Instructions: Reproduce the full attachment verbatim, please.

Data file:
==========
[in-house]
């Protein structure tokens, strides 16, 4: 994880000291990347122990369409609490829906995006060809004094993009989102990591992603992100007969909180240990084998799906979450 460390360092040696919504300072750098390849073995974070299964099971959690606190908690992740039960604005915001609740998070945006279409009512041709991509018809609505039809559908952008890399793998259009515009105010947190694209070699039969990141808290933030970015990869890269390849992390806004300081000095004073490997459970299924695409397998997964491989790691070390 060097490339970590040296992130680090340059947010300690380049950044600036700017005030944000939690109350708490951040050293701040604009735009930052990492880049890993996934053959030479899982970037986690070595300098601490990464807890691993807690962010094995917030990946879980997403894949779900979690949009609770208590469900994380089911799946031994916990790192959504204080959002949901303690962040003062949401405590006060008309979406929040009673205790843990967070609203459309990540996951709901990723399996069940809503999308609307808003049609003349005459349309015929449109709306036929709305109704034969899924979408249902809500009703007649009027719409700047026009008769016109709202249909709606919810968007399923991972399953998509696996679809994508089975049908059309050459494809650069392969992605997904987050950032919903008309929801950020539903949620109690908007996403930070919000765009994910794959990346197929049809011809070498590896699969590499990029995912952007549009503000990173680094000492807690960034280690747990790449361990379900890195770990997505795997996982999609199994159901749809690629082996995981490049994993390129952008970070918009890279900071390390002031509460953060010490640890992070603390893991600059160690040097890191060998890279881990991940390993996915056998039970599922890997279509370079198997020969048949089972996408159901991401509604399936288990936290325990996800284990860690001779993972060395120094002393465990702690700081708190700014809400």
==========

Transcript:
[in-house]
């Protein structure tokens, strides 16, 4: 994880000291990347122990369409609490829906995006060809004094993009989102990591992603992100007969909180240990084998799906979450 460390360092040696919504300072750098390849073995974070299964099971959690606190908690992740039960604005915001609740998070945006279409009512041709991509018809609505039809559908952008890399793998259009515009105010947190694209070699039969990141808290933030970015990869890269390849992390806004300081000095004073490997459970299924695409397998997964491989790691070390 060097490339970590040296992130680090340059947010300690380049950044600036700017005030944000939690109350708490951040050293701040604009735009930052990492880049890993996934053959030479899982970037986690070595300098601490990464807890691993807690962010094995917030990946879980997403894949779900979690949009609770208590469900994380089911799946031994916990790192959504204080959002949901303690962040003062949401405590006060008309979406929040009673205790843990967070609203459309990540996951709901990723399996069940809503999308609307808003049609003349005459349309015929449109709306036929709305109704034969899924979408249902809500009703007649009027719409700047026009008769016109709202249909709606919810968007399923991972399953998509696996679809994508089975049908059309050459494809650069392969992605997904987050950032919903008309929801950020539903949620109690908007996403930070919000765009994910794959990346197929049809011809070498590896699969590499990029995912952007549009503000990173680094000492807690960034280690747990790449361990379900890195770990997505795997996982999609199994159901749809690629082996995981490049994993390129952008970070918009890279900071390390002031509460953060010490640890992070603390893991600059160690040097890191060998890279881990991940390993996915056998039970599922890997279509370079198997020969048949089972996408159901991401509604399936288990936290325990996800284990860690001779993972060395120094002393465990702690700081708190700014809400």